Director Elizabeth Banks’ Cocaine Bear fumbles the can’t-lose concept of a black bear high on cocaine rampaging through a state park.
As someone who enjoys Lake Placid (1999), Snakes on a Plane (2006), and Shark Night (2011)—and who loves Piranha (2010), Anaconda (1997), 47 Meters Down (2017), Phase IV (1974), and Deep Blue Sea (1999)—Cocaine Bear is right up my alley. Plus, it looks fun. In this uptight age of woke, nothing appeals to me more than a movie that just wants to show America a good time.
My other hope was that after director Elizabeth Banks humiliated herself with Charlie’s Angels (2019), and did so primarily by sucking all the fun and sex appeal out of a franchise that should only be about both, she would be desperate for a comeback to prove she could entertain.
To her credit, with Cocaine Bear, Banks tries. Much of the first half is spent mocking Jesse Tyler Ferguson’s wildlife activist Peter (who bears more than a passing resemblance to the doomed Timothy Treadwell). Cocaine Bear’s violence is unapologetic and frequently over the top. The story, thankfully, is a woke-free zone.
Unfortunately, it is also a sex-free zone. One of the timeless delights of genre films of this kind (see: Piranha, Anaconda, Deep Blue Sea) is the hot cha-cha. Cocaine Bear is R-rated. Why not go for it? Instead, we end up watching an R-rated exploitation flick with less sex appeal than those made-for-TV nature-run-amok movies from the 1970s, like Ants! (1977) and The Savage Bees (1976).
Man, I miss T&A.
Loosely based on a true story and set in 1985 (which avoids the cell phone issue), Cocaine Bear opens with a high-as-hell drug smuggler (an unrecognizable Matthew Rhys in a cameo) hurling duffel bags filled with cocaine out of an airplane. Then, he knocks himself out and plummets to his death.
The police find his body, add up two and two, and know drug kingpin Syd White (a slumming Ray Liotta) is behind it. Bob (Isiah Whitlock Jr.), an honest police officer, goes to look for the missing dope, which he assumes (correctly) can be found on the aptly-named Blood Mountain in the Chattahoochee–Oconee National Forest (a real place).
Also on their way to Blood Mountain are Dee Dee and Henry, two kids skipping school. Then there are two of Syd’s soldiers, Eddie (Alden Ehrenreich) and Daveed (O’Shea Jackson Jr.). Finally, for obvious reasons, local Park Ranger Liz (Margo Martindale) and Dee Dee’s mom Sari (Keri Russell), are brought into the mix.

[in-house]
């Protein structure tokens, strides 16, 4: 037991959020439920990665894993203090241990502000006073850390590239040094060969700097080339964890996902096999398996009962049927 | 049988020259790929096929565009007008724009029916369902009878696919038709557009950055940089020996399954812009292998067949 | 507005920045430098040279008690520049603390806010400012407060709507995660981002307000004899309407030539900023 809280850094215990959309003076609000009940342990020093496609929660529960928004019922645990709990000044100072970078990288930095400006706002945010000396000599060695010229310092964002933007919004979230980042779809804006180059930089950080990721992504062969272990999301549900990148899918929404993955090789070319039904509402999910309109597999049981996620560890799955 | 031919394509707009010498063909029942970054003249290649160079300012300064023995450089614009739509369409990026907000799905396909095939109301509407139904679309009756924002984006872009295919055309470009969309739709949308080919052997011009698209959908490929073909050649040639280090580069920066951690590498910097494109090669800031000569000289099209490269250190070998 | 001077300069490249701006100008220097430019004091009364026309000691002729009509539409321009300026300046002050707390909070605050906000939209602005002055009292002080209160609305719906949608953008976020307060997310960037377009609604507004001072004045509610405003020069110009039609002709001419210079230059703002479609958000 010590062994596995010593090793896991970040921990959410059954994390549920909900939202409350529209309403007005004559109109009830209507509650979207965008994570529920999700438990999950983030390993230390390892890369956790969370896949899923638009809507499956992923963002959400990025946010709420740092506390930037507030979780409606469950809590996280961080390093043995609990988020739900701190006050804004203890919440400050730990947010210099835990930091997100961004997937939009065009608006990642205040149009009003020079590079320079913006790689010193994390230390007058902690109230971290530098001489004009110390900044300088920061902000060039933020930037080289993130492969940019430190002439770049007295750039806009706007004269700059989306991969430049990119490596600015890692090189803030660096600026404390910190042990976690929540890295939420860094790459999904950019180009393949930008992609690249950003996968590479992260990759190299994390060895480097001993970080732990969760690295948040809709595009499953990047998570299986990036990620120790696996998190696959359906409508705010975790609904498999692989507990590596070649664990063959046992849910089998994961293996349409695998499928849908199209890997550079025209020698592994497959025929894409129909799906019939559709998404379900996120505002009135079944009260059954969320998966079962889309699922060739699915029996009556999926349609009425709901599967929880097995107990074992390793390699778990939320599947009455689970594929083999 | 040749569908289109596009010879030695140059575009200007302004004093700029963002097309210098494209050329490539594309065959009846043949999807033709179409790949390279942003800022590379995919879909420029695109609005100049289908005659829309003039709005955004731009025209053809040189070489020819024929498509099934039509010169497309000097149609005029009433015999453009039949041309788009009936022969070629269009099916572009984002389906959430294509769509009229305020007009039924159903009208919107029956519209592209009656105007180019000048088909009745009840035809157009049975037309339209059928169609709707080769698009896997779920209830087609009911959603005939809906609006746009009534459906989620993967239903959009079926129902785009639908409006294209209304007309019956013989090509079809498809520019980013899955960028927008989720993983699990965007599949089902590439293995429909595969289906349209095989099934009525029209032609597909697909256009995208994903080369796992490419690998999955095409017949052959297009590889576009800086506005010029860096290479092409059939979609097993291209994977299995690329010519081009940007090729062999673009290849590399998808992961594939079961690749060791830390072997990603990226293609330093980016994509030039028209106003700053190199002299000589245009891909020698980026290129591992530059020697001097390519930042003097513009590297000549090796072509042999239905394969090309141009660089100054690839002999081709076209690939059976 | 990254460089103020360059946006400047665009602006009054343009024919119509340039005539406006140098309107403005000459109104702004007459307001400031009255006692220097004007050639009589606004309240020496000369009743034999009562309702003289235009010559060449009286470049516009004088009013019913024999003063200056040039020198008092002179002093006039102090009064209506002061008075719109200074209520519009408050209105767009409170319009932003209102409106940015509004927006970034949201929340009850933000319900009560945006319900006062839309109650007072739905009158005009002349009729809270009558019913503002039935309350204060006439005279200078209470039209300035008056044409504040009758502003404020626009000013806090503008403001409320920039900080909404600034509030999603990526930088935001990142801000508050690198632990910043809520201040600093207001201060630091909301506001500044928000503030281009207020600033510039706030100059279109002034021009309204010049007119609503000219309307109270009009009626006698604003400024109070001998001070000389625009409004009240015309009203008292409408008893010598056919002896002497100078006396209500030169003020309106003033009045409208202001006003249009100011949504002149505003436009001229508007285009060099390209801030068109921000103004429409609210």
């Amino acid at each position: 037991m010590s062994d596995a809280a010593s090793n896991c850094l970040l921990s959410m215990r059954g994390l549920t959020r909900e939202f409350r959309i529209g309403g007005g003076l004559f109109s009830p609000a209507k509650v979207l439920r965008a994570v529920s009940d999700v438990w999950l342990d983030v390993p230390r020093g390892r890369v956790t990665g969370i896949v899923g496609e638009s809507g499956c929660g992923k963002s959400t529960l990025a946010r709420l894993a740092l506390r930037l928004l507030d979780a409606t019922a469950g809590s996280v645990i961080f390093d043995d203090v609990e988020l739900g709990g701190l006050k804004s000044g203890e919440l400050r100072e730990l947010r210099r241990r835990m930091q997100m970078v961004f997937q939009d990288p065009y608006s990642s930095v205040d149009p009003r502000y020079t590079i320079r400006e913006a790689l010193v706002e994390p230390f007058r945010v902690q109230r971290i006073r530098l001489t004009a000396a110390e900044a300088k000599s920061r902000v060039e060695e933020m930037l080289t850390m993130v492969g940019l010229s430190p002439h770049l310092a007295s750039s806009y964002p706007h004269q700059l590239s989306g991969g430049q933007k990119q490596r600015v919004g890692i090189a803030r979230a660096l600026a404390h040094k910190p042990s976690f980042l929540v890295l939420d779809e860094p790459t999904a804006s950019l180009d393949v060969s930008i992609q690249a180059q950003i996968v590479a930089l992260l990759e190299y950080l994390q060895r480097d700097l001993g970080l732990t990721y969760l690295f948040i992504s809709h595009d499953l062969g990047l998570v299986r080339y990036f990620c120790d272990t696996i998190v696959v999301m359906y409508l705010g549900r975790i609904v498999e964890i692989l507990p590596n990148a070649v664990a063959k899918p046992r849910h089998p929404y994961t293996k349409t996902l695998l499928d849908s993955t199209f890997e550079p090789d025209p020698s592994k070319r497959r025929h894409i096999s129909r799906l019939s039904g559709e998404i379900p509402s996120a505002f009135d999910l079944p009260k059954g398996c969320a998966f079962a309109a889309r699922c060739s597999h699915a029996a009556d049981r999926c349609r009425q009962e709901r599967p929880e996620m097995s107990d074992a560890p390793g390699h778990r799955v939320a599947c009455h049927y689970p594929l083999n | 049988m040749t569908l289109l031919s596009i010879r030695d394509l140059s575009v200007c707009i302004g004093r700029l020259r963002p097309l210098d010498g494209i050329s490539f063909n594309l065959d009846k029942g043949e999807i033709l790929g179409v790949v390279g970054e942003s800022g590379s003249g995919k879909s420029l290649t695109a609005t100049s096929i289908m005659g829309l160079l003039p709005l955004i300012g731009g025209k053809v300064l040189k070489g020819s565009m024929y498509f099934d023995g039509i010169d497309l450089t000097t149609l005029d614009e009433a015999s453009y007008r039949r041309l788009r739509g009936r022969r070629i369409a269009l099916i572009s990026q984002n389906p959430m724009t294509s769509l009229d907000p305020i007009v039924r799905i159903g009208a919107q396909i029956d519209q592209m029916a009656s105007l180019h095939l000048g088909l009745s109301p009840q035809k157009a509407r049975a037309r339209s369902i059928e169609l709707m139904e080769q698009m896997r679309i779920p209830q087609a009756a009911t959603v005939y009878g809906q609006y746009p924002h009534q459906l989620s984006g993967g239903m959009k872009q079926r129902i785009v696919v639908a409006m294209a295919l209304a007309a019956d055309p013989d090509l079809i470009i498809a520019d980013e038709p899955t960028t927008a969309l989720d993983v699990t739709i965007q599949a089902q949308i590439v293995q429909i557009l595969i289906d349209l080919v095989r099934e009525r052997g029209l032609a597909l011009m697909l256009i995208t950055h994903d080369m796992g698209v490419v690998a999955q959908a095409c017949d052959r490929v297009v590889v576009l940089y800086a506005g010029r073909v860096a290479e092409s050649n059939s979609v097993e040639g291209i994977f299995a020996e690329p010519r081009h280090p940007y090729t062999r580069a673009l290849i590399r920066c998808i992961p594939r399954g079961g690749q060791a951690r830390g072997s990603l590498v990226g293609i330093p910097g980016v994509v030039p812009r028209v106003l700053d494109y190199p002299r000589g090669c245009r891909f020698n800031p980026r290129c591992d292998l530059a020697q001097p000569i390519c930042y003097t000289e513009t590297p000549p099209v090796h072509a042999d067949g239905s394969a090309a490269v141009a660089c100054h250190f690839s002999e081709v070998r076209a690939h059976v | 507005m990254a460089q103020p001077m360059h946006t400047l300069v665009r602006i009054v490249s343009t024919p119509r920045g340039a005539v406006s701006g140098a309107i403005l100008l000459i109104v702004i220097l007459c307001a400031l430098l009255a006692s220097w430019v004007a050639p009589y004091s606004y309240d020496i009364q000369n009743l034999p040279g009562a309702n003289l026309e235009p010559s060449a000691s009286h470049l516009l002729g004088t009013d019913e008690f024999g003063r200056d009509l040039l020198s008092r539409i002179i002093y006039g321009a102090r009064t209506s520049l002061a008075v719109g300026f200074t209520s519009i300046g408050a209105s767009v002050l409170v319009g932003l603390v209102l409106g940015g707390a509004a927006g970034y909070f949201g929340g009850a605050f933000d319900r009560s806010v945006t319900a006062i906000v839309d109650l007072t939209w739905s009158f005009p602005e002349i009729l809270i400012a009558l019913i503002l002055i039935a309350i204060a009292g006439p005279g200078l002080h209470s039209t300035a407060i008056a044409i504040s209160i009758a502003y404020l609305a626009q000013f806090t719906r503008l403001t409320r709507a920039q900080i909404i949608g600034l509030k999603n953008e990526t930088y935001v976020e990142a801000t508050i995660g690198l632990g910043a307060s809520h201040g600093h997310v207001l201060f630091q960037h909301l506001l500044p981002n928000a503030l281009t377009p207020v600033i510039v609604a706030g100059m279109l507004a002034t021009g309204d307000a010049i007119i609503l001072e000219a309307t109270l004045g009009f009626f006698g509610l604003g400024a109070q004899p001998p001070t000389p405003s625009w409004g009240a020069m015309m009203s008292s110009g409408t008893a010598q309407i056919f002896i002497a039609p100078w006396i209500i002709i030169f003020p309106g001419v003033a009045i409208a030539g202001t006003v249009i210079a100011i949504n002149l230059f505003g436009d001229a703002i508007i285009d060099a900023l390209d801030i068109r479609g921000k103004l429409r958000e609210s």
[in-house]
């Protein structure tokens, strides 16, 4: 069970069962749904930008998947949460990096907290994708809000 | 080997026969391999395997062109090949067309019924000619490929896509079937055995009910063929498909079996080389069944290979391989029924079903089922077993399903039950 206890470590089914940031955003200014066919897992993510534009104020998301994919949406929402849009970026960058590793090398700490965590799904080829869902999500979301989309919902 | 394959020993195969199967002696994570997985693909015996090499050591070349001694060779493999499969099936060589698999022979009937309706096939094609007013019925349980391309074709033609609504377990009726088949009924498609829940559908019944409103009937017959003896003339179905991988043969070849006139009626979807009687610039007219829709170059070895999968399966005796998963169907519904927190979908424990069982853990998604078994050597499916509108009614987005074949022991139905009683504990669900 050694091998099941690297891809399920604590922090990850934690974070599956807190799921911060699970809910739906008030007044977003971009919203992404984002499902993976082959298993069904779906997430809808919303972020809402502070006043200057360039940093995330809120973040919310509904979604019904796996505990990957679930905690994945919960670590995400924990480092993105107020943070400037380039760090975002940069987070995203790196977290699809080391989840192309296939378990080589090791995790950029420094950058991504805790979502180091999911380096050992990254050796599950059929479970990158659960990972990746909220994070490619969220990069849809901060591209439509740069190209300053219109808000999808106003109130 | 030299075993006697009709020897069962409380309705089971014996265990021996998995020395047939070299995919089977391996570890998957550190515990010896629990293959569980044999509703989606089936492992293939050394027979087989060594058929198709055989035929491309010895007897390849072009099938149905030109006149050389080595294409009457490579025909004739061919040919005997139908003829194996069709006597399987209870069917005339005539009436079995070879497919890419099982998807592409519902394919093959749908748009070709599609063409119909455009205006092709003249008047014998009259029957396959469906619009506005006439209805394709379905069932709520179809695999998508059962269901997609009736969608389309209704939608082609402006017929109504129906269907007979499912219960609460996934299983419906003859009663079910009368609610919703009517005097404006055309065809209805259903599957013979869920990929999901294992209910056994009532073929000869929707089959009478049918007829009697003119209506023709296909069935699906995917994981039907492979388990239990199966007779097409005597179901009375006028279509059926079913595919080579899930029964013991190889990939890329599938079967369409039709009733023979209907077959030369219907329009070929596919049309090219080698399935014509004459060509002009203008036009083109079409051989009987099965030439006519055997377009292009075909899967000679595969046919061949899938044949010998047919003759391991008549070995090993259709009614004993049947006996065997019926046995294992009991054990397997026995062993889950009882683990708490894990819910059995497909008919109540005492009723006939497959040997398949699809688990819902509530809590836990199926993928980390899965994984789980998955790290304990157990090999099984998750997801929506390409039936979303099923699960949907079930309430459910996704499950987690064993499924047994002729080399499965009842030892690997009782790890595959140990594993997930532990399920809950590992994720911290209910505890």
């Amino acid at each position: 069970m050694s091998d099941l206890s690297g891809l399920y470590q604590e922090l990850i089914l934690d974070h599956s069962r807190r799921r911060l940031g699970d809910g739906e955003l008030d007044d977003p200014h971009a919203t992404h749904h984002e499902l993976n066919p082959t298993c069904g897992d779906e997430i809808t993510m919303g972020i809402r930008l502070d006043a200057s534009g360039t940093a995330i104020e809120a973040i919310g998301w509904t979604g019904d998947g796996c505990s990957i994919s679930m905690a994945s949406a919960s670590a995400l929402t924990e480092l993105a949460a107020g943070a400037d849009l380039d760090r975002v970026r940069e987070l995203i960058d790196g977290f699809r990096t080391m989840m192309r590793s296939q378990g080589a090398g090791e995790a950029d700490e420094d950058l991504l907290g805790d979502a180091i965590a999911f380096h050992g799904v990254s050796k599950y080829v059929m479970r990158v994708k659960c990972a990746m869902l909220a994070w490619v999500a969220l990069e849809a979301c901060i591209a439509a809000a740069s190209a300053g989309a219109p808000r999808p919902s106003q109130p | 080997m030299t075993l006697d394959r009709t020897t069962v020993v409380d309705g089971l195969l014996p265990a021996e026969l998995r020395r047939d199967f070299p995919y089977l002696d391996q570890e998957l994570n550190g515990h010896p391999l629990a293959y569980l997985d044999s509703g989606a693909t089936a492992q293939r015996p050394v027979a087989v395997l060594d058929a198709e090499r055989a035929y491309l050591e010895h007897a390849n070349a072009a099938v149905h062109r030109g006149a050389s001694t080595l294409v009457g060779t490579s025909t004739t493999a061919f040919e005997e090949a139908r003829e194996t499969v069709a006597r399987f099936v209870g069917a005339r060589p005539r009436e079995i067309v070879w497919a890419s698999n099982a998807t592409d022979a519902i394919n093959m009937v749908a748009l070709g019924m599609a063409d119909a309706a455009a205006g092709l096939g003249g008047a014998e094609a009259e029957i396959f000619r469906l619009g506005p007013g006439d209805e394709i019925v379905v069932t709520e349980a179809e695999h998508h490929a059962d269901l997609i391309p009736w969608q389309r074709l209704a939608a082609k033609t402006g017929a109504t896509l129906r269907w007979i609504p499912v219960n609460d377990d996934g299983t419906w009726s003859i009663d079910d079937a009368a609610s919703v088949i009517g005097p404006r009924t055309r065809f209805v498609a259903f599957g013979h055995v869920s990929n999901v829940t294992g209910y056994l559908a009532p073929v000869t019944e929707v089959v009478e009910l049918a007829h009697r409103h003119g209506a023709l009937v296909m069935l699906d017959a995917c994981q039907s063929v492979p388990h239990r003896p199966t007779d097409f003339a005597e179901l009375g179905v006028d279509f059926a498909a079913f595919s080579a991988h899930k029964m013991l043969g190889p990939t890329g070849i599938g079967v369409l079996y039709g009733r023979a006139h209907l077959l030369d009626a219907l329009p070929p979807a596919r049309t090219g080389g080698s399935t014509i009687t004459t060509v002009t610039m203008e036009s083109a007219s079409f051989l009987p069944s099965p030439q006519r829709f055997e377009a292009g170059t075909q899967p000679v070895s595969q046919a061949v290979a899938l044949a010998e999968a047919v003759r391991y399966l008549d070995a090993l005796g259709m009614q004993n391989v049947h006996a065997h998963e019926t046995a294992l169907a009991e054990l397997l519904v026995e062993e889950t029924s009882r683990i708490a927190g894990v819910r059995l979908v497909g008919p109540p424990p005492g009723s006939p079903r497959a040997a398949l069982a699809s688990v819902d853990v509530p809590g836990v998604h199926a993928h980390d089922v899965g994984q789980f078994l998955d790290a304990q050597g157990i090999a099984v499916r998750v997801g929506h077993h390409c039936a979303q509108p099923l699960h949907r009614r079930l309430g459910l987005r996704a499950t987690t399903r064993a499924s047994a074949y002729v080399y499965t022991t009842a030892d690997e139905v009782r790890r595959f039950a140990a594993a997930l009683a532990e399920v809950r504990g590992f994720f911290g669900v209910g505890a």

The concept is simple: a big black bear high on cocaine and hunting for more cocaine kills everything in its path.
Other than a pretty great sequence involving the ranger’s office and an ambulance, Cocaine Bear is dull. The humor falls flat, the characters are never believable, and too much of the movie fails to make sense.
People do not shoot the bear when they have the chance. Dee Dee and Henry ingest (a lot of) cocaine to no noticeable effect. Rather than kill Dee Dee, the bear hides her away. Bob’s little foo-foo dog is brought into the picture but never threatened. A couple of characters disappear without us learning their fate. Sari is a nurse, but her skills are never used. The plane was loaded with at least 100 duffel bags of cocaine, but Syd seems satisfied with retrieving a few—even though his life is on the line.
One of the biggest problems is the cheap CGI. The bear is all CGI, as is the finale on a waterfall. Everything looks fake. A well-directed movie (like Anaconda) can make you forget the CGI. Cocaine Bear is not well-directed (or written). The camera rarely feels like it is in the correct place, the performances (and these are good actors) are uniformly bad, and you never feel any suspense or a growing sense of dread.
Out of a welcome 95-minute running time, 85 of those minutes make for a difficult sit.
The late, great Ray Liotta has four more posthumous releases scheduled. Cocaine Bear is dedicated to him, which is nice, but let’s hope a more respectable farewell is coming.
Universal’s Cocaine Bear arrives on Blu-ray and DVD on April 18.
Watch the trailer below: